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- Joined: Tue Nov 03, 2009 2:40 am
- Location: Copenhagen Denmark
Not much to say.. A big step back
Thinkpad T61F 14" (2.53 GHz QX9300, 6 GB RAM, Quadro FX570m 256 MB, SXGA). Advanced dock with AMD Radeon HD7750
Custom build ITX desktop (i5 4590, 8GB RAM, AMD R7 260X, custom watercooling)
Thinkpad 8, Fujitsu F-07C
ThinkPads: 600X (i3), A31p (FlexView), X41, T43, T60 (FlexView), T61p (4:3), R61 (QXGA), X301 (AFFS), W500, X1
http://arstechnica.com/gadgets/2015/09/ ... ith-edram/
Relevant to ThinkPads are the 15 and 28 W SKUs of the Skylake-U, and the Skylake-H SKUs.
Possibly most interesting are the 28 W Skylake-U SKUs. 64 MiB of eDRAM, GT3-level integrated graphics, and a 2.7 GHz hyperthreaded dual core i3-6167U, to a 3.3-3.6 GHz hyperthreaded dual core i7-6567U. Sweet spot is probably going to be the 3.1-3.5 GHz i5-6287U, with the same GPU boost clock as the i7.
Honestly, I'd be fine with that in the Retro machine, even though I voted for a quad. (The quads all have HD Graphics 530 anyway, which doesn't have the eDRAM.) Sadly, though, I don't think we'll see those parts in a ThinkPad, as none of them have vPro, so they'd design towards the 15 W parts, which aren't nearly as interesting.
Past: T61p 15.0" QXGA, T60p 15.0" QXGA, X61 Tablet SXGA+, R51e 14.1" XGA, X21
- Posts: 16348
- Joined: Sun Feb 25, 2007 11:28 am
- Location: Brodheadsville, Pennsylvania, USA
Very likely to be my next system if I end up buying one anytime soon...600X wrote: However, Clevo is offering Barebones with Desktop CPU's, for those who want to have swappable CPU's.
George (your grouchy retired FlexView farmer)
AARP club members:A31p,T43pSF
Abused daily: T61p
Work in progress: X60T
PMs requesting personal tech support will be ignored.
On the high-performance end, there has been the world's first Xeon equipped mobile workstation released: http://www.techradar.com/us/reviews/pc- ... 484/review
Considering more Thinkpads. Retiring my X200T. PM me if anyone wants to home it.
OS: Ubuntu and Windows 10.
That depends on what tier you buy though. If upgrading is easy then you might buy whatever CPU works right now while if you know you can't upgrade you're more likely to buy close to the top of the line CPU. And if you can't upgrade and you don't happen to like the other changes that were made in the product line later then you're forced to go to some other line. Obviously this is relevant because of the history of Thinkpads over the last few years; you can't trust that buying a new system when you need more CPU will be a simple matter.laowai wrote:yes, it's BGA, but it's basically all overkill at this point anyways. by the time you have maxed out ram and the bottleneck is actually the CPU, it's typically well beyond time to upgrade.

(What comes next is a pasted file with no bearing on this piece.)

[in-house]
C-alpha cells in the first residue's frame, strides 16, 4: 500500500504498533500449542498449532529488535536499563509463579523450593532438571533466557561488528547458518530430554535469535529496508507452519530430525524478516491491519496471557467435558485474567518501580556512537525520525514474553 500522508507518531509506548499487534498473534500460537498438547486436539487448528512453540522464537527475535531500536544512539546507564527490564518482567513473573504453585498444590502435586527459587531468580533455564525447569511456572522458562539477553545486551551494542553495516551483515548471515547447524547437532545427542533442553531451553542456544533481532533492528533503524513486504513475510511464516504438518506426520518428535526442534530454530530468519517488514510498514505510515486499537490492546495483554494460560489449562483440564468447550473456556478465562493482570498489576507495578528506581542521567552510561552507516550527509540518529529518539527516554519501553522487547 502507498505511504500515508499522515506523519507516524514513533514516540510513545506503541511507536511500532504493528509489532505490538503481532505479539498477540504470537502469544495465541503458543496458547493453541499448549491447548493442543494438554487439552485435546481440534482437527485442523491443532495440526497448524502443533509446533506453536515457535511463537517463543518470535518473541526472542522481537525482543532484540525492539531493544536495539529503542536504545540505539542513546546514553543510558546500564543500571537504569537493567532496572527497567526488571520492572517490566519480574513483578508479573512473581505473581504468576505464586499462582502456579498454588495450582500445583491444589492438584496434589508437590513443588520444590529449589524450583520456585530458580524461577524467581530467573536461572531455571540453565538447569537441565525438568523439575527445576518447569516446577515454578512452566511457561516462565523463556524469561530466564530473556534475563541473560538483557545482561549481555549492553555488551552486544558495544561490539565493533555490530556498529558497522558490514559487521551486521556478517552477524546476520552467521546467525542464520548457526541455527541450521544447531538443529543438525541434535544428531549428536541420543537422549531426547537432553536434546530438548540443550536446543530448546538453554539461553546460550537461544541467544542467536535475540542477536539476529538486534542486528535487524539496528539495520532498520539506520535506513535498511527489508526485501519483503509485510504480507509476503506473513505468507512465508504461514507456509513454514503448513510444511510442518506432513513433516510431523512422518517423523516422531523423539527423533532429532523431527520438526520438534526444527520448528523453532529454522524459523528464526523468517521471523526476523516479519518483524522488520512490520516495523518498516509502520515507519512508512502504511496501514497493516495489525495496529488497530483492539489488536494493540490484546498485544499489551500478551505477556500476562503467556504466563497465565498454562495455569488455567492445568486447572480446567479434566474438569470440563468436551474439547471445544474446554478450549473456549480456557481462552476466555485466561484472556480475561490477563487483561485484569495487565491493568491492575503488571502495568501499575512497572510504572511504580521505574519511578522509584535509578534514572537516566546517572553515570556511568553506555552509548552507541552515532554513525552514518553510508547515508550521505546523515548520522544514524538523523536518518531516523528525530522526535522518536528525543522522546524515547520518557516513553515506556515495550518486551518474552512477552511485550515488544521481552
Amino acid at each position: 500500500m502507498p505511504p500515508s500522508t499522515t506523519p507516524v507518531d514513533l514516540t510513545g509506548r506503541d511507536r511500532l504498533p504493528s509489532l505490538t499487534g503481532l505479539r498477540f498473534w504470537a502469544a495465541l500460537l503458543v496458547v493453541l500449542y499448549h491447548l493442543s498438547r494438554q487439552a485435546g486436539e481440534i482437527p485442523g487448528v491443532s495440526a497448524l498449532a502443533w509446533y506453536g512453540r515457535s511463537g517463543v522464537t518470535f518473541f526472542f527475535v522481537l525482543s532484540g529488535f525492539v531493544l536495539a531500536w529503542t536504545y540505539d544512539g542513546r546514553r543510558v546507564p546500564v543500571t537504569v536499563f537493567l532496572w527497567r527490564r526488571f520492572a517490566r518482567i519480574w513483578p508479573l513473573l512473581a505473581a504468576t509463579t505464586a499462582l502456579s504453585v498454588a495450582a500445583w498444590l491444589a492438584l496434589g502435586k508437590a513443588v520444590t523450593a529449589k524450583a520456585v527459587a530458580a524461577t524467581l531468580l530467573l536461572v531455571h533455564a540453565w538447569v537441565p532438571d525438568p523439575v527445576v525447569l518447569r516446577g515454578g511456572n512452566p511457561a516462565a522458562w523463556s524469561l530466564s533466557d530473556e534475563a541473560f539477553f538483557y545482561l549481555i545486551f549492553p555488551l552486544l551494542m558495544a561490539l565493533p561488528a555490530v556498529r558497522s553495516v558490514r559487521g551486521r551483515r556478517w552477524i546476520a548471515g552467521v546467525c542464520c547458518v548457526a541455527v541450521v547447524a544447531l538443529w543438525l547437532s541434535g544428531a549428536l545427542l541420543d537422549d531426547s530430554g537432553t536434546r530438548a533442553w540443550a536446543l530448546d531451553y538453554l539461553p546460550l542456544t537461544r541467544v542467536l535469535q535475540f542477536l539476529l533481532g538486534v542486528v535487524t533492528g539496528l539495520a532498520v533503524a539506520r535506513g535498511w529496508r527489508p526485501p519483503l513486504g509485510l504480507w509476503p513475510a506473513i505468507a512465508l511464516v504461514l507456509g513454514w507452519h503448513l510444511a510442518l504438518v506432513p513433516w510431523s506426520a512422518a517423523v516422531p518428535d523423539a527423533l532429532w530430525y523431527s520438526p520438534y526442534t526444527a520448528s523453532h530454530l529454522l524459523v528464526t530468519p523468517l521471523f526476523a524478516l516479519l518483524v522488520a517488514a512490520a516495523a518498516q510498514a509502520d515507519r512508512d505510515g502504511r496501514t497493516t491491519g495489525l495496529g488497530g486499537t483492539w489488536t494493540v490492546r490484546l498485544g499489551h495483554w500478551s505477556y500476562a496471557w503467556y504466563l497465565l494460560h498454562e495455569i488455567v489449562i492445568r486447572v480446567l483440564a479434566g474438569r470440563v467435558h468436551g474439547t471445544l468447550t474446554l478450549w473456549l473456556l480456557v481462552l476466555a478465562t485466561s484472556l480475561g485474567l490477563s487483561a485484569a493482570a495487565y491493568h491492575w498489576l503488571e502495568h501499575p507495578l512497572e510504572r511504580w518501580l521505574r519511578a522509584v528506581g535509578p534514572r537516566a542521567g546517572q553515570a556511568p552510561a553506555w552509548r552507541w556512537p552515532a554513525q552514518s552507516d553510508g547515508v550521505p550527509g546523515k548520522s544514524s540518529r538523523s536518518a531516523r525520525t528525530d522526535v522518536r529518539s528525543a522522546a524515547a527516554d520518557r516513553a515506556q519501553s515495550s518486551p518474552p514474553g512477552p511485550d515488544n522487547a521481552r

X31, X40, X61T, X61, X201, X220 (i7 IPS), W520 (2720QM/2000M/FHD), T440p (i7-4800MQ/GF730GT/FHD),
Dells: Latitude C840, Precision M70, Precision M4400, M6400 (WUXGA), M6600, M6700, Dell XPS 13 w/Kaby Lake+Iris Pro+TB3
Daily driver: T480
Other: mk5 Toughbook cf-19, mk1 Toughbook cf-53
brchan wrote:CPU upgradeability is nice, but processors have become so fast now that even an entry or entry-mid level processor can probably handle 10+ years easily. Even a T2500 can still handle most web and media content well. This definitely was not the case with the old pentiums over a decade ago. Now for ram, storage, network, and so on, that should be easy to upgrade.
exactly. CPUs are simply not generally a major bottleneck anymore. if you are doing something that intensive that CPU is going to be a major bottleneck, you are better off with a desktop anyways, and it will be cheaper than a laptop trying to be something it's not.
But since that would be terribly awesome, it won't happen. I am very content using my T410 until such a machine exists or this machine up and dies.
Thinkpad T430s 8GB DDR3, 1600x900, 128GB + 250GB SSD's, etc.
E6520, Precision M4400, D630, Latitude E6520
ThinkPad Tablet 16GB 1838-22U
IBM Thinkpad X61T, T61, T43, X41T, T60, T41P, T42, T410, X301
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